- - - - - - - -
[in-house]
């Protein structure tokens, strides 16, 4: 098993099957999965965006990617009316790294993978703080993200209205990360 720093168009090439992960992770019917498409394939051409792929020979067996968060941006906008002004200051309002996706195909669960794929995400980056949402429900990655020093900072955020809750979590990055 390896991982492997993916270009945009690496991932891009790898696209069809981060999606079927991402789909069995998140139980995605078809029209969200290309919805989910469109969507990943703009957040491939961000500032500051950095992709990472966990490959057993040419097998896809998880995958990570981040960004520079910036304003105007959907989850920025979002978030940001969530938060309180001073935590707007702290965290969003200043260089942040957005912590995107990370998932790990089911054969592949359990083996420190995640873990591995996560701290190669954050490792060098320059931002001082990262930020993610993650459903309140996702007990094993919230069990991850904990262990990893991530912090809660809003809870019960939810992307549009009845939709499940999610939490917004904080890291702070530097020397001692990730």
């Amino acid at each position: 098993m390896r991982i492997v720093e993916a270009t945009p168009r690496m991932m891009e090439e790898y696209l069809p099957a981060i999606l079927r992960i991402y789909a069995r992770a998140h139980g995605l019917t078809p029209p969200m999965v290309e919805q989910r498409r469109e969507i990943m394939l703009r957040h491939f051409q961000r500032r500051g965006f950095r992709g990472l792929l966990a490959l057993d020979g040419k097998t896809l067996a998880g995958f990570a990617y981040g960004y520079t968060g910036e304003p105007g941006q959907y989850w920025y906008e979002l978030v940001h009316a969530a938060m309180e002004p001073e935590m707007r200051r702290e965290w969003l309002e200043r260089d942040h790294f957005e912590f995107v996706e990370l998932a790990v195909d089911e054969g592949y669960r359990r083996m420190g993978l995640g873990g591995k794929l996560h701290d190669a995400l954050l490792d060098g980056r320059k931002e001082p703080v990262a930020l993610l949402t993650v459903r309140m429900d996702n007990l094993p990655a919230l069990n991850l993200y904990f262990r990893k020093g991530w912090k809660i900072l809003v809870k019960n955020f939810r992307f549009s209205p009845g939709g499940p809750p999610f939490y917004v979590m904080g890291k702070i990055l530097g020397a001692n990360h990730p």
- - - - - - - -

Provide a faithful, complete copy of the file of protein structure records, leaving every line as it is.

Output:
[in-house]
């Protein structure tokens, strides 16, 4: 098993099957999965965006990617009316790294993978703080993200209205990360 720093168009090439992960992770019917498409394939051409792929020979067996968060941006906008002004200051309002996706195909669960794929995400980056949402429900990655020093900072955020809750979590990055 390896991982492997993916270009945009690496991932891009790898696209069809981060999606079927991402789909069995998140139980995605078809029209969200290309919805989910469109969507990943703009957040491939961000500032500051950095992709990472966990490959057993040419097998896809998880995958990570981040960004520079910036304003105007959907989850920025979002978030940001969530938060309180001073935590707007702290965290969003200043260089942040957005912590995107990370998932790990089911054969592949359990083996420190995640873990591995996560701290190669954050490792060098320059931002001082990262930020993610993650459903309140996702007990094993919230069990991850904990262990990893991530912090809660809003809870019960939810992307549009009845939709499940999610939490917004904080890291702070530097020397001692990730």
């Amino acid at each position: 098993m390896r991982i492997v720093e993916a270009t945009p168009r690496m991932m891009e090439e790898y696209l069809p099957a981060i999606l079927r992960i991402y789909a069995r992770a998140h139980g995605l019917t078809p029209p969200m999965v290309e919805q989910r498409r469109e969507i990943m394939l703009r957040h491939f051409q961000r500032r500051g965006f950095r992709g990472l792929l966990a490959l057993d020979g040419k097998t896809l067996a998880g995958f990570a990617y981040g960004y520079t968060g910036e304003p105007g941006q959907y989850w920025y906008e979002l978030v940001h009316a969530a938060m309180e002004p001073e935590m707007r200051r702290e965290w969003l309002e200043r260089d942040h790294f957005e912590f995107v996706e990370l998932a790990v195909d089911e054969g592949y669960r359990r083996m420190g993978l995640g873990g591995k794929l996560h701290d190669a995400l954050l490792d060098g980056r320059k931002e001082p703080v990262a930020l993610l949402t993650v459903r309140m429900d996702n007990l094993p990655a919230l069990n991850l993200y904990f262990r990893k020093g991530w912090k809660i900072l809003v809870k019960n955020f939810r992307f549009s209205p009845g939709g499940p809750p999610f939490y917004v979590m904080g890291k702070i990055l530097g020397a001692n990360h990730p």